While this method is more accurate than using a weigh scale, it’s also far more expensive, as skin calipers can cost up to $100. It’s probably best if you can get a friend who owns a set to let you borrow it.
Another option is to have weekly photos taken of yourself in the same spot and outfit, then analyze the photos for changes. However, this method is very inexact as you’re probably not going to notice a change every week or even two weeks, it’ll just be a general change over time.
Whatever method you choose, as long as you can track a general increase in your body weight over time then you’ll know that your training is working.
Challenges and Motivation Edit
Like anything, there are always going to be days where you just don’t feel like training. Maybe you had a stressful day at work, or maybe a loved one died, or maybe you had an argument with a friend or family member. Sometimes things just happen to get you down, and that’s okay. The key is to not use it as an excuse to slack off and not train.
One of the biggest reasons people quit training is because life gets in the way. Maybe you got promoted and have a lot of work to do, or maybe a family issue came up, or maybe you just moved to a new city and don’t know anybody there, the reasons are endless. The problem is, when this happens, it’s very easy to use it as an excuse to slack off and not train, or in extreme cases, to quit completely. This is a mistake, as quitting doesn’t solve the problem that’s causing you to not be able to train, it just pushes it away and allows it to grow until you finally get burned out from it.
One of the best techniques for combating slacking off or quitting is to have a plan set in place ahead of time. The best way to do this is to make sure you keep up with training even when things are going good, so you never have an excuse to fall back into old habits. However, we all slip up sometimes and don’t train as much as we should. It’s okay to make a mistake, what isn’t okay is to keep making the same mistake. As they say, success comes from never making the same mistake twice.
When you realize you’ve made a mistake, no matter how small, it’s time to get back on track and restart your training program until it’s once again second nature to you.
Another great motivator of course is competition. Even if you’re the only one you’re racing against yourself, sometimes it’s more fun to race against someone else. This is why a lot of athletes have rivalries with other athletes. One of the best examples of this is boxers. Boxers will always say they respect their opponent and that whoever wins on the night should win, but they don’t really mean it.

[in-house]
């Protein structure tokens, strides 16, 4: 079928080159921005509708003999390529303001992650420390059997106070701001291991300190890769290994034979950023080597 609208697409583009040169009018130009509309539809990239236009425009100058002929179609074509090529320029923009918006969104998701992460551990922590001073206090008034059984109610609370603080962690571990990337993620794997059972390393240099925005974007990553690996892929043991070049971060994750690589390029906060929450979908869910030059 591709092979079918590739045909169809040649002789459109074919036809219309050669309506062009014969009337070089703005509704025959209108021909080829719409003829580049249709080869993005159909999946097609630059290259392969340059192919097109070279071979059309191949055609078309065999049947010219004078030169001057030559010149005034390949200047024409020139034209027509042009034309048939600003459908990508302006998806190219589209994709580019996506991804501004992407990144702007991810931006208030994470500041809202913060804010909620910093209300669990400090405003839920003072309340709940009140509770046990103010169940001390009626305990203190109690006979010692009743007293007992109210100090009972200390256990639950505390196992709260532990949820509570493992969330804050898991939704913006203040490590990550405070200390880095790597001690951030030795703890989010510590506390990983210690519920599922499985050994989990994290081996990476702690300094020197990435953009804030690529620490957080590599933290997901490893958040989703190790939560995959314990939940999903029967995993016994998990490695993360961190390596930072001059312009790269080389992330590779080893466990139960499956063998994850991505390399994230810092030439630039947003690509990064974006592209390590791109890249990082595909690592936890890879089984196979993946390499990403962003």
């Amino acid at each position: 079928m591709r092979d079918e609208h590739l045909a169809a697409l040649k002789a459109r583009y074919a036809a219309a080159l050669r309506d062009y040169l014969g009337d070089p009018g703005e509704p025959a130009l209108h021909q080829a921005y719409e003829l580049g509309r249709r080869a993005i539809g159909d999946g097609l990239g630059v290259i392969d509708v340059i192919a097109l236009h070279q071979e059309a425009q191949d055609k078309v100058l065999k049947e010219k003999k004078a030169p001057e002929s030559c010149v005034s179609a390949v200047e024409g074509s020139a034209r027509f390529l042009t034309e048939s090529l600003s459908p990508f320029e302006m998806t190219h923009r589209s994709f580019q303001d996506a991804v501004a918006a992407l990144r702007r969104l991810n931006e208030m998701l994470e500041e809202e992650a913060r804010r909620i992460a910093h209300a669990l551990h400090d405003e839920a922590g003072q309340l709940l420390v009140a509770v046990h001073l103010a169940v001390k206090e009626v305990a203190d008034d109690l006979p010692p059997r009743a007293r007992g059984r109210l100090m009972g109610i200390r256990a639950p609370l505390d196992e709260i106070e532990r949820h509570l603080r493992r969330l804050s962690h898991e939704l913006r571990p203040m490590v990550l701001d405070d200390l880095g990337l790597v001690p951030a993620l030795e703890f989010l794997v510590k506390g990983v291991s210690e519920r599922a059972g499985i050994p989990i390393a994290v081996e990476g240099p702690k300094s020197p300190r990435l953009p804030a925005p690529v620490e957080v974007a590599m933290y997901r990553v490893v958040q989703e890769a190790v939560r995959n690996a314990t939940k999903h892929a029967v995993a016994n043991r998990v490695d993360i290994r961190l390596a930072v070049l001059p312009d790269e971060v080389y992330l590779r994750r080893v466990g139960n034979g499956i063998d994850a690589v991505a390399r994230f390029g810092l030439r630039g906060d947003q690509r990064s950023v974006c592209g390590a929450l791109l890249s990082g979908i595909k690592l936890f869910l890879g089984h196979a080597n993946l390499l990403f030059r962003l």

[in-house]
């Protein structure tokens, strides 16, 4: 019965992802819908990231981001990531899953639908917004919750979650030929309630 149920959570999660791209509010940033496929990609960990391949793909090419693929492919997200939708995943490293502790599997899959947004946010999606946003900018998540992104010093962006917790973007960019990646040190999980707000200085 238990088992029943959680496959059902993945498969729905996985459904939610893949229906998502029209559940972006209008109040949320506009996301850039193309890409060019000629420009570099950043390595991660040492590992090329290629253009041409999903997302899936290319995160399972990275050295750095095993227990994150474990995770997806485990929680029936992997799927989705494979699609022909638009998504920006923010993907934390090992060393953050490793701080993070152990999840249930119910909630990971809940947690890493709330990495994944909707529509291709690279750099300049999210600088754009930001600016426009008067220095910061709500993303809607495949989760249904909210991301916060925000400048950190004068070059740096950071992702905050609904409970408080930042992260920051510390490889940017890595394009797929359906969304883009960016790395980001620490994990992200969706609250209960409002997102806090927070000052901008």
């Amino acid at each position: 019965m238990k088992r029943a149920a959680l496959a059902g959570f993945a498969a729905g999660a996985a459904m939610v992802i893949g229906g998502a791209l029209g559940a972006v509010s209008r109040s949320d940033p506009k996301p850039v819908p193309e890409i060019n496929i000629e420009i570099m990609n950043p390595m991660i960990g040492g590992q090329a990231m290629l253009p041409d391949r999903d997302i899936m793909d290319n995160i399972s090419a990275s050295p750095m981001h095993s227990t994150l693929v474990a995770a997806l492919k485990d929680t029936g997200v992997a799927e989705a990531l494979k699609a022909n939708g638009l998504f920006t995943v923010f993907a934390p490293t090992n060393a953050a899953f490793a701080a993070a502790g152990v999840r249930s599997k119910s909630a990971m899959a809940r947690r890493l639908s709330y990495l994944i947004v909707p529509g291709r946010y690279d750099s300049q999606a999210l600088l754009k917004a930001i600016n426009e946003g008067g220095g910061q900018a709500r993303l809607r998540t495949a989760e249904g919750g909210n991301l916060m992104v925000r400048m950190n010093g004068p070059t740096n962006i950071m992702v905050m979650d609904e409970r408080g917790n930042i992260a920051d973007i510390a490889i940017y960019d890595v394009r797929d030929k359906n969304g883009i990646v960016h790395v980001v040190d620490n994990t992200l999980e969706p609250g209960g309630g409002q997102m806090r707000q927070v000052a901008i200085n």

They want to be the best, and they’re not going to be happy unless they’re the best. This is why you’ll see boxers who are both losing opponents engage in fights where they throw zero punches and just grapple for most of the match. Neither wants to lose and be considered worse than the other, so they’d prefer to avoid defeat by not attacking at all!
You don’t need to invent a rival and you don’t need to have someone to directly compete with, but it helps if you set some sort of goals for yourself that way you’ll have something to work towards. This could be as easy as setting a goal to add an extra rep or set every week, or it could be something more long term like competing in a powerlifting meet or an olypmic lifting meet by a certain date. Just make sure it’s something challenging, but not out of reach, as this will ensure you keep pushing yourself to improve.
No matter what your goals ultimately are, the most important thing is to have fun. Powerlifting is a sport that is only really considered “fun” when you’re crushing your previous lifts and seeing yourself succeed. If you find that it’s no longer fun, maybe reconsider why you started in the first place. Sometimes we get so caught up in the nitty gritty of a particular routine or program, or beaten down by constant training that we forget why we started in the first place. Sometimes it’s good to take a step back, reassess and regroup.
It doesn’t mean you’ve failed, it just means it’s time for a change.
If you find yourself struggling with motivation, or just having a bad time in the gym in general, try some of these choices to see what works best for you. Just remember, there is no wrong way to work out, only what is right for YOU!
Listen to music- Studies have shown that listening to music can increase your overall strength by up and even double it in some instances. This is due to music distracting you from the burning pain you would normally feel and your mind instead focusing on the music. Also, music can get you in a certain mood which will make certain lifts easier or harder for you. For example I find hip hop to be a great motivator for benching, but not so much for deadlifting. On the other hand, metal or hard rock is great for deadlifting, but serves to put me in a more aggressive mood which isn’t ideal for strict weightlifting.